Full-circle fairy tale Boutique’s designer gown proceeds go to charity

Donna Vaccarezza founded the Fairytale Brides on a Shoestring Boutique in August 2013.

Donna Vaccarezza founded the Fairytale Brides on a Shoestring Boutique in August 2013.

When Donna Vaccarezza flipped through bridal magazines, she found that designer wedding dresses cost thousands of dollars. To her, that just didn’t seem fair.

“I never believe that you should pay too much money for anything and you can get things for a lot less than what they’re listed at,” said Vaccarezza. “I wanted to help other brides to be able to [do] that.”

So Vaccarezza opened Fairytale Brides on a Shoestring Boutique, a non-profit bridal shop in Congressional Plaza in Rockville, which allows women with a limited budget to purchase designer dresses at a reduced price. Dresses range from $100 to $1,200 and can be listed as up to 75% off their retail price.

Despite the typically high cost, which can average more than $1,000, wedding dresses are worn only once. However, the boutique, which collects much of its inventory from individual donations, gives wedding dresses a chance to be worn again. The store also offers bridal accessories, veils and jewelry, as well as mother of the bride, prom and flower girl dresses.

The store’s profits, after expenses, are donated to the Victims’ Rights Foundation, a Montgomery County based non-profit that offers services to victims of violent crimes, and the Rockville Pregnancy Clinic, which helps pregnant women and those with sexual health issues. As the store is itself a registered non-profit organization, donations are tax deductible.

“[Fairytale Brides] is unique in that we have a full circle of giving,” Vaccarezza said in reference to the boutique’s ability to donate its profits to charity and provide brides with more affordable dress prices.

A framed picture of Audrey Hepburn hangs above the main desk. Vaccarezza said she respects the Breakfast at Tiffany’s actress for both her iconic beauty and her many charitable contributions, qualities she hopes to inspire with the boutique.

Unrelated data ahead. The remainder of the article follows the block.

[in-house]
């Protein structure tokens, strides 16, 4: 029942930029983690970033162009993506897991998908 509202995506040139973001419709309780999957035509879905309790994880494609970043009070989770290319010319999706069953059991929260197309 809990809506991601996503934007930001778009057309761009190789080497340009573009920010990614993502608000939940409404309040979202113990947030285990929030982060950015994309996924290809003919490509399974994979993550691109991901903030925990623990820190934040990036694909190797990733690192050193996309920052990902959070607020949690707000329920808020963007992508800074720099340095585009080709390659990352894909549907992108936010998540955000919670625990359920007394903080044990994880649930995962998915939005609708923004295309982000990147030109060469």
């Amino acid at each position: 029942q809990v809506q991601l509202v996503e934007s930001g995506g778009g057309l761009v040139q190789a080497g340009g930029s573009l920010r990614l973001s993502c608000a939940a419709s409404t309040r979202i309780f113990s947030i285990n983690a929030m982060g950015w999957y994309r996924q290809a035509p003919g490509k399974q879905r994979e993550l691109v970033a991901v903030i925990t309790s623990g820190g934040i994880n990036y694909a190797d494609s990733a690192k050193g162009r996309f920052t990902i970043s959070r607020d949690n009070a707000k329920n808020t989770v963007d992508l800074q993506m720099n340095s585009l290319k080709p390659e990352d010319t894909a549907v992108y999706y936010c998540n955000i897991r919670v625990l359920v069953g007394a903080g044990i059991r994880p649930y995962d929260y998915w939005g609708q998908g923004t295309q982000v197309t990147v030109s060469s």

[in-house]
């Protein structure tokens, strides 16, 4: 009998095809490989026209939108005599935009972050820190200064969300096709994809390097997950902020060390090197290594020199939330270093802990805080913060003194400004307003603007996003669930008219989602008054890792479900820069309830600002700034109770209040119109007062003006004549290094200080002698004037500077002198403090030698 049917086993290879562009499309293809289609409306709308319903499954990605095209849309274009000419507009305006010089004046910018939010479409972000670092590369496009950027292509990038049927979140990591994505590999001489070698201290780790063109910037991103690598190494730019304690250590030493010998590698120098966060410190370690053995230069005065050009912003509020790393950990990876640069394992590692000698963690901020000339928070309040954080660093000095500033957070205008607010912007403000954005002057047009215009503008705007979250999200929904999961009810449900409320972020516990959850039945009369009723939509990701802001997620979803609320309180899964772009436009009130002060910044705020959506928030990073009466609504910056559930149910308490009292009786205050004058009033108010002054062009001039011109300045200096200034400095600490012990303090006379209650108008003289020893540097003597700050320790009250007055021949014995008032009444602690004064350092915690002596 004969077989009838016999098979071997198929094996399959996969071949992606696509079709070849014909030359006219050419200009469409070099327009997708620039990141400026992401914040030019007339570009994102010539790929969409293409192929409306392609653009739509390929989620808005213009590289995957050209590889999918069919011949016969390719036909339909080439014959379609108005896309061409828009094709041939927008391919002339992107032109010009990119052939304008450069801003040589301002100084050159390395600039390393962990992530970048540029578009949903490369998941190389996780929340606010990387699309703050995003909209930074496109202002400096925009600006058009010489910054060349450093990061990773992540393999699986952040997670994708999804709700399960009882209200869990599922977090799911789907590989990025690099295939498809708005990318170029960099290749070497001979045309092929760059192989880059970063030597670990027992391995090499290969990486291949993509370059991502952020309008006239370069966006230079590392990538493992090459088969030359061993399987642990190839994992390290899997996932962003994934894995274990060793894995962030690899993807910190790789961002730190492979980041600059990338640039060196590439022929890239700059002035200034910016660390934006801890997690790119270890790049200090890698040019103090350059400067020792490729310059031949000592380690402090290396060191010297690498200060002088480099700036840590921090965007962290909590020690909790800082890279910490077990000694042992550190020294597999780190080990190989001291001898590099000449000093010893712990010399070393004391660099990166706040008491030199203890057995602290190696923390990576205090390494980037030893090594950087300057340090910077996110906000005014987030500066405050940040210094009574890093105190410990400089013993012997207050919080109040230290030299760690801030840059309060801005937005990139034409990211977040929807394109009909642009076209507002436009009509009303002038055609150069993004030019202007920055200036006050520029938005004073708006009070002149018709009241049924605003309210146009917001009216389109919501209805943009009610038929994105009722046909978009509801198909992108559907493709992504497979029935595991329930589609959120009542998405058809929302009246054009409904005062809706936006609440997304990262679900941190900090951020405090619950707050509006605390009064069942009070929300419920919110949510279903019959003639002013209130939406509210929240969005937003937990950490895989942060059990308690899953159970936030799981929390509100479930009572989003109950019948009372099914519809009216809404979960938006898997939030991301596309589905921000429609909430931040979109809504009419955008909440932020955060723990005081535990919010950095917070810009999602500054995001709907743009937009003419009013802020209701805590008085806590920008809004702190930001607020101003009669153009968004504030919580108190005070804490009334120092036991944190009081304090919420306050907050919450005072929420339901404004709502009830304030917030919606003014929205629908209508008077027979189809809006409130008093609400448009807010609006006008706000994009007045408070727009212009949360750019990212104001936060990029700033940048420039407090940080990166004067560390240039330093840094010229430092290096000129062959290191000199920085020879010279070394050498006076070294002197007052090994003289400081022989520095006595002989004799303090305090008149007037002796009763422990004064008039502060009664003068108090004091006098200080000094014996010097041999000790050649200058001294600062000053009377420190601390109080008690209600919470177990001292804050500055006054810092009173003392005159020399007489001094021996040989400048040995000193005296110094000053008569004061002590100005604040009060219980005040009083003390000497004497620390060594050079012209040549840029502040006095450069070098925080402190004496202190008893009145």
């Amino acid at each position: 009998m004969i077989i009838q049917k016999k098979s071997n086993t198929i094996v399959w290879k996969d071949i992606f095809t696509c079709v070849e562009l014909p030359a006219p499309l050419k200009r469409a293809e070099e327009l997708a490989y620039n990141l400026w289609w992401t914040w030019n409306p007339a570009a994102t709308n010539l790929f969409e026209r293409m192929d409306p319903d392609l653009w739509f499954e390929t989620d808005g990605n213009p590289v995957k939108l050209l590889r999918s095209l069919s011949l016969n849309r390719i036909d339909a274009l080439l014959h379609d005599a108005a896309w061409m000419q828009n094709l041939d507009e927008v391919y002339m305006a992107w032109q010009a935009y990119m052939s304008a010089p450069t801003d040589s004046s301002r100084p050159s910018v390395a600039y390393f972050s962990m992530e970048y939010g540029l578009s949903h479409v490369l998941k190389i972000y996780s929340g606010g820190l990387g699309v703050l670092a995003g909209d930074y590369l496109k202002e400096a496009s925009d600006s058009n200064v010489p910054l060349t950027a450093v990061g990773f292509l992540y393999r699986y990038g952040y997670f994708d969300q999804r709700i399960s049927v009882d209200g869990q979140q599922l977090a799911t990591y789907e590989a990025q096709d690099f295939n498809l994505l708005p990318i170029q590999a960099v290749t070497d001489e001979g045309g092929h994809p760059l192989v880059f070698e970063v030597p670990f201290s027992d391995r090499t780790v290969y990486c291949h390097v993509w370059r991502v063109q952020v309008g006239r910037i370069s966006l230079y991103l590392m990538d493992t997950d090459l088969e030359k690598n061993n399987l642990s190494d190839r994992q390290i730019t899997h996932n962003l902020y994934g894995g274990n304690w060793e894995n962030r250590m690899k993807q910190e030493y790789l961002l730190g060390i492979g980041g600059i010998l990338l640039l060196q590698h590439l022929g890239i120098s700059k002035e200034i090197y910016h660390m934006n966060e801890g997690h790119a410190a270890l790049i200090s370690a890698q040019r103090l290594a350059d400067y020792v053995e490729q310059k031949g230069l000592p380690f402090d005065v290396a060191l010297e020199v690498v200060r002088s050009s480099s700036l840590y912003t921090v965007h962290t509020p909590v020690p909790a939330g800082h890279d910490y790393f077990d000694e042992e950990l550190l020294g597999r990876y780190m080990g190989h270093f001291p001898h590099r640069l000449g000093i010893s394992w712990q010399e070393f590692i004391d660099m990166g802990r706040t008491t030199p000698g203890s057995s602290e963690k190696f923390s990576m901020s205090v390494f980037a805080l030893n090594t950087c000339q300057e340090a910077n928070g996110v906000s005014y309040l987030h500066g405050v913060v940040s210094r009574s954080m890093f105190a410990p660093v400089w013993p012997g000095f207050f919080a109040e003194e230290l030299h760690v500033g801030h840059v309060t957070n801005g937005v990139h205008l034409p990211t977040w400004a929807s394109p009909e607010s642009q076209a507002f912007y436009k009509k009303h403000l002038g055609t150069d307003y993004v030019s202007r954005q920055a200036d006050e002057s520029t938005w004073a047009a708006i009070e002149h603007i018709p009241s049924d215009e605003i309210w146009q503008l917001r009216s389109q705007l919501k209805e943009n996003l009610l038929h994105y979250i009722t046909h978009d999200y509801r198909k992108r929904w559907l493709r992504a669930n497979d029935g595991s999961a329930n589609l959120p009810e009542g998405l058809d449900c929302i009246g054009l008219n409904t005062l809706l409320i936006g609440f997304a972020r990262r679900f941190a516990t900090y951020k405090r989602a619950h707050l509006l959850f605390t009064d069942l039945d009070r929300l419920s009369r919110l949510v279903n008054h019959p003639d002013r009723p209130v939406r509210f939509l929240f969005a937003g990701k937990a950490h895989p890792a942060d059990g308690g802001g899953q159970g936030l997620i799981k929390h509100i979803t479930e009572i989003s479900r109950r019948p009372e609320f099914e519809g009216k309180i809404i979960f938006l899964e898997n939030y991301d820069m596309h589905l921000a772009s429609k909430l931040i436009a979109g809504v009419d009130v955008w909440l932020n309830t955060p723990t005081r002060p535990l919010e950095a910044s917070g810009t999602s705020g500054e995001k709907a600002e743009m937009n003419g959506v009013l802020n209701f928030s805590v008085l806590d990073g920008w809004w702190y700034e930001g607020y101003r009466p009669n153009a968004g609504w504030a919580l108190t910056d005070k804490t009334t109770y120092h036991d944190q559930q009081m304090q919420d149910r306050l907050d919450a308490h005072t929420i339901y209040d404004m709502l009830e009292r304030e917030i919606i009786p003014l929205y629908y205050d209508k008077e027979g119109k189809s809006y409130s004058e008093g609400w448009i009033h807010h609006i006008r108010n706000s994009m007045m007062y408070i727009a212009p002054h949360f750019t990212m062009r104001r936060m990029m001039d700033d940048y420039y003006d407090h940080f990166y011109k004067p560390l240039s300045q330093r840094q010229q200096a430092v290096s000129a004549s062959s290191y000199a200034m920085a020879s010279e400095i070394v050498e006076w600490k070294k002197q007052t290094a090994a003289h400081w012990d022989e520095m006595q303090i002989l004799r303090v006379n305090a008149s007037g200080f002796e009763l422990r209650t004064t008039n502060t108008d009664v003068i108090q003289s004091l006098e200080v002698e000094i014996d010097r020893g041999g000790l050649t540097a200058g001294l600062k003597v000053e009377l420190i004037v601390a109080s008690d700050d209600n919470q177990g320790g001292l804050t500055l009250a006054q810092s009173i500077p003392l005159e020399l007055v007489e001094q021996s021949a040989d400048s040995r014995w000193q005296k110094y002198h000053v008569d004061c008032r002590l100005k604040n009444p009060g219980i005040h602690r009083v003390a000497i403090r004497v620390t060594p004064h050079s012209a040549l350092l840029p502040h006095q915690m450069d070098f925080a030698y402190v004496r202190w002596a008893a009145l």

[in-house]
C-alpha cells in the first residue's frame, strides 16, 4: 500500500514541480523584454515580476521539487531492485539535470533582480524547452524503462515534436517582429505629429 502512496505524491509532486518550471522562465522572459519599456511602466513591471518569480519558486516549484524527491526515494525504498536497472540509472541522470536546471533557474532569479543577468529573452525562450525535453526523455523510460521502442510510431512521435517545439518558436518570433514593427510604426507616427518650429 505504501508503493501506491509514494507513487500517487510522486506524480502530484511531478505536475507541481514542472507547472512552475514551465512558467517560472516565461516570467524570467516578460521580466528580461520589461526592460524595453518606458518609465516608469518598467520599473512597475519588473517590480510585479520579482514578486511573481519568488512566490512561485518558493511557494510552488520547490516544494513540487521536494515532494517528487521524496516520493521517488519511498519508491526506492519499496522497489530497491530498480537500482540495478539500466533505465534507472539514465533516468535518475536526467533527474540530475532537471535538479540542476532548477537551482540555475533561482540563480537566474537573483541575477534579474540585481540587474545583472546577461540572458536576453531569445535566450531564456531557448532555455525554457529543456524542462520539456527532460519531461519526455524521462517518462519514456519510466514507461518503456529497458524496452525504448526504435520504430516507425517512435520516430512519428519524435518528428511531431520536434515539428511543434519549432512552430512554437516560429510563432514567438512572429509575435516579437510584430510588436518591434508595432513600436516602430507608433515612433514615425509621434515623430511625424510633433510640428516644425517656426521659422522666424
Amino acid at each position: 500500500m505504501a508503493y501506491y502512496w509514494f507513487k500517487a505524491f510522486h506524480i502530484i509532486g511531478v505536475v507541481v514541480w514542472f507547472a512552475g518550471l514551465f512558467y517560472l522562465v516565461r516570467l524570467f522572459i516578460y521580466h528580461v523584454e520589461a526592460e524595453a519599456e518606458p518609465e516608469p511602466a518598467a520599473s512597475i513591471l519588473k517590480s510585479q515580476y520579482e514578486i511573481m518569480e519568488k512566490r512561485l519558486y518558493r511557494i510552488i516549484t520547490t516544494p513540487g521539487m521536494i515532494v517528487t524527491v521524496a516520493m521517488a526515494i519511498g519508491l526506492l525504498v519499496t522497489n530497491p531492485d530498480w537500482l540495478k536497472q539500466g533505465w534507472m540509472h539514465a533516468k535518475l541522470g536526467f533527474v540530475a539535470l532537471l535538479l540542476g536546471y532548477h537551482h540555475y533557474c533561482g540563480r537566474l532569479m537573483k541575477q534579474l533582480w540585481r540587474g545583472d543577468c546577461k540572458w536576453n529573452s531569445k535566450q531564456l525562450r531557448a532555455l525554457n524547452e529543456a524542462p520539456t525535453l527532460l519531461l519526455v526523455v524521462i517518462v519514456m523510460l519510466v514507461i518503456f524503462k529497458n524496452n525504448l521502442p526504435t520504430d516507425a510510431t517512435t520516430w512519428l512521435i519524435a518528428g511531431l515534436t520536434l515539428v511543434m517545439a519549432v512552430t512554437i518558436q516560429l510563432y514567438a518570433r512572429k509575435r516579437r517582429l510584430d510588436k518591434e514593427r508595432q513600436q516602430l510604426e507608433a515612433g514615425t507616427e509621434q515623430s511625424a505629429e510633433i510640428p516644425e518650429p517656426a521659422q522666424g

A row of white dresses designed by Vera Wang, Justin Alexander, Pronovias and Atelier, among many others, hangs across the length of the boutique. Farther back, more dresses fight for hanger space; the layers of white eventually give way to an additional row of brightly colored prom dresses.

The Fairytale Brides boutique pays no sales staff; roughly 30 women volunteer there.

“We’re there to help the brides and we get a real kick out of it,” said Jewish volunteer Judi Casey. “I really enjoy helping the brides. They can try on every dress in the store to find the right one. We really truly enjoy it. You really feel like you’re helping someone.”

The volunteers maintain the store’s bridal community by keeping in touch with customers through email. At donators’ request, the store will them know where and with whom their dresses end up.

Tracy Dhyani, a volunteer since last November, said the store fosters a sense of community and friendship with its brides.

“This is a very special place,” Dhyani said. “We get to know the brides, they get to know us, and the dresses have a story.”

Dhyani recalled when a bride took a liking to a pair of shoes the store provides for costumers to try on with their dresses. As they weren’t the lightly used or new shoes usually for sale in the store, Vaccarezza gave them to her as a gift.

“She was so grateful she cried. I cried. It was very special.”

The boutique is currently asking for additional bridal donations for Bride’s Across America event in July, which will provide free dresses to military brides.

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